Fig. 2
figure2

Effect of the reaction time on the influenza virus mRNA synthesis. The RNA polymerase reaction mixture containing 5 mM of MgCl2 was incubated for 0, 15, 30, 60, and 120 min at 37 °C. a Segment 1 mRNA, b segment 4 mRNA, and c segment 5 mRNA. Data are presented as mean ± standard deviation (n = 3)

Influenza virus mRNA synthesis at various temperatures

The optimum temperature for the RdRp reaction was examined in the range of 4–42 °C. The highest activity was observed in segment 1 at 30–37 °C (Fig. 3a), and in segments 4 and 5, mRNA production increased in a temperature-dependent manner between 15 °C and 37 °C (Fig. 3b, c). In all segments, RdRp activity decreased under high temperature conditions of 42 °C (Fig. 3a–c). Therefore, the reaction temperature of RdRp was set at 37 °C.

Fig. 3
figure3

Influenza virus mRNA synthesis at various temperatures. The RNA polymerase reaction mixture containing 5 mM of MgCl2 was incubated at 4, 15, 25, 30, 37, and 42 °C for 30 min. a Segment 1 mRNA, b segment 4 mRNA, and c segment 5 mRNA. Data are presented as mean ± standard deviation (n = 3)

Effect of Mg2+ concentration in RNA polymerase reaction

Generally, the polymerase reaction changes depending on the Mg2+ concentration in the reaction solution. In segment 1, almost no mRNA was produced up to 4 mM MgCl2, but mRNA production increased rapidly at 5 mM MgCl2 (Fig. 4a). Segments 4 and 5 showed concentration-dependent production of mRNA at 3 mM to 5 mM of MgCl2 (Fig. 4b, c). CaCl2 did not affect RdRp activity (data not shown). The reaction solution containing 5 mM MgCl2 synthesized 17.8- (Fig. 4a), 23.5- (Fig. 4b), and 55.8-fold (Fig. 4c) more mRNA in segments 1, 4, and 5, respectively, than in the reaction solution without MgCl2. From these results, the MgCl2 concentration in the RdRp reaction solution was fixed at 5 mM.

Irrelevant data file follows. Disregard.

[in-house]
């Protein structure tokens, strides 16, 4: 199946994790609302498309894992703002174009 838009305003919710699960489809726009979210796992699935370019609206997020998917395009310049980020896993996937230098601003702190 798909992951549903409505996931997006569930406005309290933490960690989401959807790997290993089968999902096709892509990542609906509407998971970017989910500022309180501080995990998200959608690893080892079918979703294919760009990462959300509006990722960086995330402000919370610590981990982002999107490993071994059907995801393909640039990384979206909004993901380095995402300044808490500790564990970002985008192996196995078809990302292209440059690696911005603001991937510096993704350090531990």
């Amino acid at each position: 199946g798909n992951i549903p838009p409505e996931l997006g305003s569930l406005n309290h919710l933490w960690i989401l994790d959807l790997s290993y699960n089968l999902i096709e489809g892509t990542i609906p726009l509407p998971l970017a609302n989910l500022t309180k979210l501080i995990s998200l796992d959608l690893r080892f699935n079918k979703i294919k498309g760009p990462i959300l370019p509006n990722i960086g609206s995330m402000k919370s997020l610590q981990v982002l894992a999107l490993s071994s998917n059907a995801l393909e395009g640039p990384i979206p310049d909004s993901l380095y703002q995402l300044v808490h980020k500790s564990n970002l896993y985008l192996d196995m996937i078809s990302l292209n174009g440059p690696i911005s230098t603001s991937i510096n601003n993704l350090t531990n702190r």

Fig. 4
figure4

Effect of Mg2+ concentration in the RNA polymerase reaction on influenza virus mRNA synthesis. The RNA polymerase reaction for influenza virus was performed under regular reaction conditions in 0, 1, 2, 3, 4, and 5 mM of MgCl2. The RNA polymerase reaction mixture was incubated for 30 min at 37 °C. a Segment 1 mRNA, b segment 4 mRNA, and c segment 5 mRNA. Data are presented as mean ± standard deviation (n = 3)

Effect of ApG

The addition of dinucleotide ApG has been reported to significantly accelerate influenza virus mRNA synthesis in the RdRp reaction [12, 17]. Due to the lack of ApG, an initiator of mRNA synthesis, in the RdRp reaction solution, the amount of mRNA synthesis in segments 1, 4, and 5 was markedly reduced to 7.9%, 9.2%, and 3.8%, respectively (Fig. 5a–c).

Fig. 5
figure5

Effect of ApG on influenza virus mRNA synthesis. The RNA polymerase reaction mixture containing 5 mM of MgCl2 was incubated for 30 min at 37 °C. The reduction of each mRNA synthesis, a segment 1 mRNA, b segment 4 mRNA, and c segment 5 mRNA, was analyzed with the RNA polymerase reaction without the specific dinucleotide primer ApG. Date are presented as mean ± SD (n = 3). *, p < 0.05; **, p < 0.001; ***, p < 0.0001

The inhibitory effect of the RNA polymerase inhibitor ribavirin triphosphate (RTP)